Two dogs and a woman walking on the island of St. Kitts

Starting the week, our little family is feeling blessed and refreshed. The progress this sweet senior has shown is the reason for our reset. Let me explain a little about Kalina…

Kalina was born on the island of St. Kitts in the Caribbean and lived as an outdoor bar island dog. At about a year old, she was hit by a car, and her owner viewed her as property. Investing in her emotionally or financially wasn’t feasible due to the different culture around animal care on the island. After an entire year, she was finally relinquished to vet students who saved her life by raising funds to get her medical attention, which included amputating her leg.

She was terrified of all these changes happening in her world. Despite these nice people, most of whom looked different from her, she was so aggressive the next morning after surgery that only I could safely retrieve her from her recovery kennel at the vet hospital. The struggles didn’t stop there, unfortunately.

Next, she had a painful initial recovery experience due to… well, island life, honestly. The vet clinic was out of gabapentin, so she only had tramadol for pain control. I witnessed one of the most horrifying, panicked self-attacks that I have ever seen an animal do to themselves when we got home. I frantically had to try to hold her in a way that would keep her safe from herself, keep me safe, and call the vet clinic to coordinate getting her the gabapentin she needed from an island pharmacy. Another vet student even came to help me (Rossies have an incredibly supportive vet student community) keep her safe while I retrieved the medication.

That is just one small example of all the things this now sweet senior has been through. I wish I could say that Kalina and I had this amazing connection right away, where she saw me as her hero foster mom, and we lived happily ever after, but that is far from true. Kalina was having to shift cultures herself on top of recovering from surgery. I had fostered many dogs before. My heart dog, who is now across the rainbow bridge, Orca, was amazing as a foster brother and was a great helper to me in transitioning dogs from timid to comfortable with his calming presence. Kalina and Orca bonded right away, stronger than I had ever seen while fostering. Even through the trauma, Kalina has been the bringer of joy in our home. She got Orca into playing with her and was my inspiration to be thankful when times were hard.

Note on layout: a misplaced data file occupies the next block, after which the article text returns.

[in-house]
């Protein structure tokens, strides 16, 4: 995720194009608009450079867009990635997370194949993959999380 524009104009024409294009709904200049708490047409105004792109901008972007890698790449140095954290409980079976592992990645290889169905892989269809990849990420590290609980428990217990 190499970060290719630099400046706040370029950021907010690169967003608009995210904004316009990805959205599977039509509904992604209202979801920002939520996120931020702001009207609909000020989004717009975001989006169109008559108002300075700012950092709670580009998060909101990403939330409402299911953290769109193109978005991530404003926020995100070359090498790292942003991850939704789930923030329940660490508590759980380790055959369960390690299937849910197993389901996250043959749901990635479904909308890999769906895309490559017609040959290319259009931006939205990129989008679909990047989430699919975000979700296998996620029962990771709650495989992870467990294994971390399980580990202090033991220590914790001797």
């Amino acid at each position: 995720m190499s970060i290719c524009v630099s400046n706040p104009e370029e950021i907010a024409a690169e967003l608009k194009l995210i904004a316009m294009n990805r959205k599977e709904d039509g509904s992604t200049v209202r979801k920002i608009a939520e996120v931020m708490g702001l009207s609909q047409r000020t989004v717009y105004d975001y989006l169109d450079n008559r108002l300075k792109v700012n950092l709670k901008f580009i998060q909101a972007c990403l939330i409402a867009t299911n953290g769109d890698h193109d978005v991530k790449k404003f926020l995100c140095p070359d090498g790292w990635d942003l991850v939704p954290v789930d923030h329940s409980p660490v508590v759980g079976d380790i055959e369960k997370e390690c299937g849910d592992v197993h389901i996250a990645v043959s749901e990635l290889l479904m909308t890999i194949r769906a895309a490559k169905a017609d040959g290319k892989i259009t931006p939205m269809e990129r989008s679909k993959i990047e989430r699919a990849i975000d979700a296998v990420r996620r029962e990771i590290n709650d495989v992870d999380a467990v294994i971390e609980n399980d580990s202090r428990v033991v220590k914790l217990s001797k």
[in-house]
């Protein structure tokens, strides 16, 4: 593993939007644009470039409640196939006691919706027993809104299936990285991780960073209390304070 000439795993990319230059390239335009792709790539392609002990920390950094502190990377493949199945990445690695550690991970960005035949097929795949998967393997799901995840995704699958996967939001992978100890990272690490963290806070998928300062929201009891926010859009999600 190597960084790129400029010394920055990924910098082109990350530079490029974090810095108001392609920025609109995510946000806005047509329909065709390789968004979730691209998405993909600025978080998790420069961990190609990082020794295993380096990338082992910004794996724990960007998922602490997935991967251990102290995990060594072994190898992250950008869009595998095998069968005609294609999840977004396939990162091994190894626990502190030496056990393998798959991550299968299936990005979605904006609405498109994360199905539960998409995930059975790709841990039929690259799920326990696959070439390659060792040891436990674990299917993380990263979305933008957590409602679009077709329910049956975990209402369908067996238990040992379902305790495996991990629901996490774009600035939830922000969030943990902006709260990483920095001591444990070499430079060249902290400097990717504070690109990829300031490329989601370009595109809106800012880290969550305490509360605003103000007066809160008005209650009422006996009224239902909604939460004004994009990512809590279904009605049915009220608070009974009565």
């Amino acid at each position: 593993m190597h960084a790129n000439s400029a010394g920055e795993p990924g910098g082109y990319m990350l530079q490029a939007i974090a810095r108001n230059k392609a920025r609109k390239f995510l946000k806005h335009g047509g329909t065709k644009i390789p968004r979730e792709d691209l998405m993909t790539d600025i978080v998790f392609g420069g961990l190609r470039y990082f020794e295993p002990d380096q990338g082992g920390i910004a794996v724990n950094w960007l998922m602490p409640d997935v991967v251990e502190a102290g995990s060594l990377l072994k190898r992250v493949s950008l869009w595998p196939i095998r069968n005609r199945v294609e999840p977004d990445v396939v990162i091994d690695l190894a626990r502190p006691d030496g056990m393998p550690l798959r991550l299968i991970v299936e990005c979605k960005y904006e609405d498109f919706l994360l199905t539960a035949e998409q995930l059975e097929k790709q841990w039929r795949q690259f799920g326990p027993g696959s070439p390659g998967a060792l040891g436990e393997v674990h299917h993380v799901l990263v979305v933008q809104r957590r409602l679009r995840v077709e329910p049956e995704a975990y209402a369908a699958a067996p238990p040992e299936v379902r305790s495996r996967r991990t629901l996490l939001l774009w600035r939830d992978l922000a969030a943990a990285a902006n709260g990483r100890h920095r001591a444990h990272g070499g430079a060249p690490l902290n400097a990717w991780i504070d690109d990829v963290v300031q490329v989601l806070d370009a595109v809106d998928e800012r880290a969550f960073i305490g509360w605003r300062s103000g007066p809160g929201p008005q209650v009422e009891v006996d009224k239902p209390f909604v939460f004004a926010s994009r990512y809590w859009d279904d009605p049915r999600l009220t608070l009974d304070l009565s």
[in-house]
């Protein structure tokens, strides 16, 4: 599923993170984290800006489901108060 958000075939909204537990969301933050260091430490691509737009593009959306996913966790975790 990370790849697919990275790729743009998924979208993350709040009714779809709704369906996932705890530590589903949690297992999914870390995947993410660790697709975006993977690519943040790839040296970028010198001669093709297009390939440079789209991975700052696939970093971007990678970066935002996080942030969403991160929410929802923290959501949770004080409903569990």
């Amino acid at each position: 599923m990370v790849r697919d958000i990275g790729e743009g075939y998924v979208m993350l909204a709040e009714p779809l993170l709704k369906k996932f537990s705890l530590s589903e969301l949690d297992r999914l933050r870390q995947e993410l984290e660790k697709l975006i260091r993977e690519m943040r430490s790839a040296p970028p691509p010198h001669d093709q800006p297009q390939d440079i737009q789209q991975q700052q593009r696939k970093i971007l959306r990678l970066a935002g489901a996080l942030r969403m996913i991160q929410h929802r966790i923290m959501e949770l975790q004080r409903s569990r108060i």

So, here was the real start of our relationship… I’m one of the different-looking people who took her from where she was neglected but more comfortable (wide-open island, no collar, no fences, just chicken scraps, and freedom) to a confined space, and… well, when they say animals don’t notice a missing limb, that’s not completely true. But her one constant comfort was the bond she formed with her new brother.

Our relationship went from her not really wanting me to touch her, to me being able to touch some areas, pet or scratch certain places, and it felt good to connect. But with every healing process, there are often steps forward and backward. We still have the day-to-day issues… she had a lot of changes and challenges on her journey. With her feeling more comfortable with me, it led to the next phase of her integration into her new environment – comfortable enough to be herself.

It is great when our adopted companions shift to feeling more comfortable with us. It comes in varying intensities. Maybe they had been living mostly under a table for a few days, or now they choose to lay closer to the family area and feel peaceful instead of hypervigilant. Kalina started letting me touch her about the same time that the intense nipping started when she was overstimulated. Mornings leaving, when I came home from vet school, and so on were really intense for her. It became very intense for me as she painfully nipped my legs.